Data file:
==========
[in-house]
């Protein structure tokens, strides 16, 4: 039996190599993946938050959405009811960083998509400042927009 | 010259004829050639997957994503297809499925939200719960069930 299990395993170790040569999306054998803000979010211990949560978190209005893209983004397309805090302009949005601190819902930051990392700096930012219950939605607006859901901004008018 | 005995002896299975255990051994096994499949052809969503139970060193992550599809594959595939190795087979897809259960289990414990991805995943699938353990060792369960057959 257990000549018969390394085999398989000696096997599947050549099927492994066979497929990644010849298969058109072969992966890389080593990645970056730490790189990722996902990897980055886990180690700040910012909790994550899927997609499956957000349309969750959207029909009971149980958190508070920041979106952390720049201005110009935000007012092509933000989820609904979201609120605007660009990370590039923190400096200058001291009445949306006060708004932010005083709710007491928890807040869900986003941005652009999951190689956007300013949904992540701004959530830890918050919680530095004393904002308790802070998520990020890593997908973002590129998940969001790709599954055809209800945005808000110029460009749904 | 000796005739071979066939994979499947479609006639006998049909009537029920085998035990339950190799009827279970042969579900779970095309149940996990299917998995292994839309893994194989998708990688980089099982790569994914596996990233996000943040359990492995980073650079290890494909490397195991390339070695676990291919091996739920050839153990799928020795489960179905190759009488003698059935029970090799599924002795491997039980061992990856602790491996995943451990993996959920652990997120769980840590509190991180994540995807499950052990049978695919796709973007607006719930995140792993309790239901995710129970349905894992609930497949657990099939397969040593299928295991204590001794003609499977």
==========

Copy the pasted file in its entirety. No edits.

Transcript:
[in-house]
């Protein structure tokens, strides 16, 4: 039996190599993946938050959405009811960083998509400042927009 | 010259004829050639997957994503297809499925939200719960069930 299990395993170790040569999306054998803000979010211990949560978190209005893209983004397309805090302009949005601190819902930051990392700096930012219950939605607006859901901004008018 | 005995002896299975255990051994096994499949052809969503139970060193992550599809594959595939190795087979897809259960289990414990991805995943699938353990060792369960057959 257990000549018969390394085999398989000696096997599947050549099927492994066979497929990644010849298969058109072969992966890389080593990645970056730490790189990722996902990897980055886990180690700040910012909790994550899927997609499956957000349309969750959207029909009971149980958190508070920041979106952390720049201005110009935000007012092509933000989820609904979201609120605007660009990370590039923190400096200058001291009445949306006060708004932010005083709710007491928890807040869900986003941005652009999951190689956007300013949904992540701004959530830890918050919680530095004393904002308790802070998520990020890593997908973002590129998940969001790709599954055809209800945005808000110029460009749904 | 000796005739071979066939994979499947479609006639006998049909009537029920085998035990339950190799009827279970042969579900779970095309149940996990299917998995292994839309893994194989998708990688980089099982790569994914596996990233996000943040359990492995980073650079290890494909490397195991390339070695676990291919091996739920050839153990799928020795489960179905190759009488003698059935029970090799599924002795491997039980061992990856602790491996995943451990993996959920652990997120769980840590509190991180994540995807499950052990049978695919796709973007607006719930995140792993309790239901995710129970349905894992609930497949657990099939397969040593299928295991204590001794003609499977």